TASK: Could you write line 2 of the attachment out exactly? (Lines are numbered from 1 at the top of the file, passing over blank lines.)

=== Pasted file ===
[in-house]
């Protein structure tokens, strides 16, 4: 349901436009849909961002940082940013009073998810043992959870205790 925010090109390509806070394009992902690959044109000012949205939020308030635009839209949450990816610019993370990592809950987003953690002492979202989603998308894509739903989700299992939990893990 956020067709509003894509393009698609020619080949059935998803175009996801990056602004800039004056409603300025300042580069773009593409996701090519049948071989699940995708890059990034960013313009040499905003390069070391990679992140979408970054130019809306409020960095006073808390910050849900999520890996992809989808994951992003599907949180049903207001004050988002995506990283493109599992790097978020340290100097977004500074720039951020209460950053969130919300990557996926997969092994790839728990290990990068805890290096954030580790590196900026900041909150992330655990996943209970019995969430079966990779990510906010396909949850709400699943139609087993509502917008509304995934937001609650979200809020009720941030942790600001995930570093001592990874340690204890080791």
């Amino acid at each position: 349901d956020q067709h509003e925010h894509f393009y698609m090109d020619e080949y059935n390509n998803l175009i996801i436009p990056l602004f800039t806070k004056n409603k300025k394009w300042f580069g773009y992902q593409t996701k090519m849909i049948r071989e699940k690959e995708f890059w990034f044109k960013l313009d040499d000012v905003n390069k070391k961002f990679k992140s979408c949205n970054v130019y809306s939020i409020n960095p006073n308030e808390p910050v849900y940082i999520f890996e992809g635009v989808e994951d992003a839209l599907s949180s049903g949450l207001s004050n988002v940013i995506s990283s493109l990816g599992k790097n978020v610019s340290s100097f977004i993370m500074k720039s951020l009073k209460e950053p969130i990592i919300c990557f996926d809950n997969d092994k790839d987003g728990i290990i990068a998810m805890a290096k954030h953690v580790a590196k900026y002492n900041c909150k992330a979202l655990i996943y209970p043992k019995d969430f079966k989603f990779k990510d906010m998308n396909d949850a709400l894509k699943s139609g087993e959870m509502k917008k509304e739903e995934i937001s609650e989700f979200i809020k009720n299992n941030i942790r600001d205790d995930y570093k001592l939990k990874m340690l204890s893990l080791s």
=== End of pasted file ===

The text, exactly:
């Protein structure tokens, strides 16, 4: 349901436009849909961002940082940013009073998810043992959870205790 925010090109390509806070394009992902690959044109000012949205939020308030635009839209949450990816610019993370990592809950987003953690002492979202989603998308894509739903989700299992939990893990 956020067709509003894509393009698609020619080949059935998803175009996801990056602004800039004056409603300025300042580069773009593409996701090519049948071989699940995708890059990034960013313009040499905003390069070391990679992140979408970054130019809306409020960095006073808390910050849900999520890996992809989808994951992003599907949180049903207001004050988002995506990283493109599992790097978020340290100097977004500074720039951020209460950053969130919300990557996926997969092994790839728990290990990068805890290096954030580790590196900026900041909150992330655990996943209970019995969430079966990779990510906010396909949850709400699943139609087993509502917008509304995934937001609650979200809020009720941030942790600001995930570093001592990874340690204890080791």